Māori, the Indigenous people of Aotearoa New Zealand, have an intrinsically environmental approach to economics. This approach—informed by the Māori worldview—was refined over the first millennium of inhabitation, before colonization brought the intrusion of Western institutions and the consequent involution of Māori institutions. Māori view humans as embedded within a wider nonhuman community of nature that is simultaneously spiritual and material. Māori understand “nature” as a unified spiritual-socioecology. Economics is just one facet of this whole, a facet fundamentally entwined with the whole such that all economic relationships have inherently social, spiritual, and ecological elements. At the core of Māori relationships with nature is the ethic of kaitiakitanga, or the act of guardianship over the spiritual-socioecology. Māori have a responsibility to actively care for their human and nonhuman community, to act with mana (authority and dignity), to respect nature’s tapu (sacredness), and to maintain nature’s mauri (life force). The Māori economy is underpinned by an integrated, nuanced, and adaptive framework of beliefs and institutions that constrains decision-making, ensuring the consideration of the human, nonhuman, and spiritual domains across time while simultaneously being calibrated toward delivering mutually beneficial outcomes within kin-group networks. This ensures that economic success does not come at the expense of other people, nature, or future generations. An economy based on a Māori worldview is, fundamentally, an environmental economy. Following colonization, Māori suffered a loss of mana. Land was sold below market rate or stolen, and after massive deforestation and significant loss of native flora and fauna, Aotearoa New Zealand’s tapu was desecrated and its mauri reduced. In the mid- to late-20th century, Māori political activism and a resultant tribunal examining actions and omissions by the state during land acquisition resulted in Māori regaining mana. Consequently, Māori have overcome the drastic change in rights to their remaining land to act as kaitiaki (guardians) of this remaining land in ways both congruent with traditional practices (te ao tūroa) and adapted to changed context (te ao hurihuri). Māori have realigned the imposed governance structures of their organizations to reinstate their original focus on the intergenerational well-being of human and nonhuman communities, reinvigorating the influence of mana in business, and its capacity to create a virtuous circle. Māori have managed to thrive in the settler and global economy not despite their environmentally grounded economic approach, but because of it.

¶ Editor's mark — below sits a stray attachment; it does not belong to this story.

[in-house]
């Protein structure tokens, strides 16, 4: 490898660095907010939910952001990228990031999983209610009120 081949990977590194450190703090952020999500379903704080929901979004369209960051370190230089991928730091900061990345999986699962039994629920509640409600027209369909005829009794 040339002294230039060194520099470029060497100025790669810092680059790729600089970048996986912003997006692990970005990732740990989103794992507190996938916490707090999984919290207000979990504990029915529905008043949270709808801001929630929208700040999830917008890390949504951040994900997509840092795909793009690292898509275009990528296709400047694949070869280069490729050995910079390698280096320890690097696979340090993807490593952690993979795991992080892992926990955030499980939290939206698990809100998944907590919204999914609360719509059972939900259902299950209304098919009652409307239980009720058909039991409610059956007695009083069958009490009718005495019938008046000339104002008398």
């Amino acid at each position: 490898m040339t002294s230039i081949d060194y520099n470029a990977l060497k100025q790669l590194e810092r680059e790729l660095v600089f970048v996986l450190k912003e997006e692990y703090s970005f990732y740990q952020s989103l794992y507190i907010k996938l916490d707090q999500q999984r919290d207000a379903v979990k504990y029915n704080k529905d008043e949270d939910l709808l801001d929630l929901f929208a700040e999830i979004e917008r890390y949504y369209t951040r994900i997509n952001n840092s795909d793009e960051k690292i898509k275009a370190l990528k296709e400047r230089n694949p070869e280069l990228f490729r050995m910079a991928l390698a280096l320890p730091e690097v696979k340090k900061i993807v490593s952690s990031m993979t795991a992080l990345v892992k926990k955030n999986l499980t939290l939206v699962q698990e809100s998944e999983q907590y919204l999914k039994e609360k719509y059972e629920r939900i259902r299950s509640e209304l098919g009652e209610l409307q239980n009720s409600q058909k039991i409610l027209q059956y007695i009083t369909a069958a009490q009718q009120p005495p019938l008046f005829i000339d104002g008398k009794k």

Matthew Rout, Shaun Awatere, Jason Paul Mika, John Reid, and Matthew Roskruge
Indigenous rights to water follow diverse trajectories across the globe. In Asia and Africa even the concept of indigeneity is questioned and peoples with ancient histories connected to place are defined by ethnicity as opposed to sovereign or place-based rights, although many seek to change that. In South America indigenous voices are rising. In the parts of the globe colonized by European settlement, the definition of these rights has been in a continual state of transition as social norms evolve and indigenous capacity to assert rights grow. From the point of European contact, these rights have been contested. They have evolved primarily through judicial rulings by the highest court in the relevant nation-state. For those nation-states that do address whether indigenous rights to land and water exist, the approach has ranged from the 18th- and 19th-century doctrines of terra nullius (the land (and resources) belonged to no one) to a recognized right of “use and occupancy” that could be usurped under the doctrine of “discovery” by the conquering power. In the 20th and 21st centuries the evolution of the recognition of indigenous rights remains uneven, reflecting the values, judicial doctrine, and degree to which the contested water resource is already developed in the relevant nation-state. Thus, indigenous rights to water range from the recognition of cultural and spiritual rights that would have been in existence at the time of European contact, to inclusion of subsistence rights, rights sufficient for economic development, rights for homeland purposes, and rights as guardian for a water resource. At the forefront in this process of recognition is the right of indigenous peoples as sovereign to control, allocate, develop and protect their own water resources. This aspirational goal is reflected in the effort to create a common global understanding of the rights of indigenous peoples through declaration and definition of the right of self-determination articulated in the UN Declaration on the Rights of Indigenous Peoples.